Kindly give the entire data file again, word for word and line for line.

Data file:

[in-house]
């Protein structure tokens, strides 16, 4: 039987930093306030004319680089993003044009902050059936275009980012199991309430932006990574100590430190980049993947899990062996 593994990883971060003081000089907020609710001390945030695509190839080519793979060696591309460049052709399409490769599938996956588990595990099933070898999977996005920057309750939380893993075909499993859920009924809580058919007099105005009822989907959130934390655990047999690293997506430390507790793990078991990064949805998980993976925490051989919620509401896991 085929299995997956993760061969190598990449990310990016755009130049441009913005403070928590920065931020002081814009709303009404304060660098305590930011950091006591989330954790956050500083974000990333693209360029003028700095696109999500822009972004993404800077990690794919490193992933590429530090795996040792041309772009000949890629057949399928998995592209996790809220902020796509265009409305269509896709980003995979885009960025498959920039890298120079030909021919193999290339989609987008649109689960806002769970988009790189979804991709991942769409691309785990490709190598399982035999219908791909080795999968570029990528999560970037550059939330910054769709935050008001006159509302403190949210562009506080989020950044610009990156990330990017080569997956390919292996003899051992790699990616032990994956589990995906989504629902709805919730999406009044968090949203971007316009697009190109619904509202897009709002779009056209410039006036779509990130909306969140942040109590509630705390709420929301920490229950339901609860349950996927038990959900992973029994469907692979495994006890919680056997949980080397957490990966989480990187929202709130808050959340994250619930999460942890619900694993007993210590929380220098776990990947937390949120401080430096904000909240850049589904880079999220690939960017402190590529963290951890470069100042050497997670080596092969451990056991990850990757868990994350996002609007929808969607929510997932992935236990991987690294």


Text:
[in-house]
């Protein structure tokens, strides 16, 4: 039987930093306030004319680089993003044009902050059936275009980012199991309430932006990574100590430190980049993947899990062996 593994990883971060003081000089907020609710001390945030695509190839080519793979060696591309460049052709399409490769599938996956588990595990099933070898999977996005920057309750939380893993075909499993859920009924809580058919007099105005009822989907959130934390655990047999690293997506430390507790793990078991990064949805998980993976925490051989919620509401896991 085929299995997956993760061969190598990449990310990016755009130049441009913005403070928590920065931020002081814009709303009404304060660098305590930011950091006591989330954790956050500083974000990333693209360029003028700095696109999500822009972004993404800077990690794919490193992933590429530090795996040792041309772009000949890629057949399928998995592209996790809220902020796509265009409305269509896709980003995979885009960025498959920039890298120079030909021919193999290339989609987008649109689960806002769970988009790189979804991709991942769409691309785990490709190598399982035999219908791909080795999968570029990528999560970037550059939330910054769709935050008001006159509302403190949210562009506080989020950044610009990156990330990017080569997956390919292996003899051992790699990616032990994956589990995906989504629902709805919730999406009044968090949203971007316009697009190109619904509202897009709002779009056209410039006036779509990130909306969140942040109590509630705390709420929301920490229950339901609860349950996927038990959900992973029994469907692979495994006890919680056997949980080397957490990966989480990187929202709130808050959340994250619930999460942890619900694993007993210590929380220098776990990947937390949120401080430096904000909240850049589904880079999220690939960017402190590529963290951890470069100042050497997670080596092969451990056991990850990757868990994350996002609007929808969607929510997932992935236990991987690294």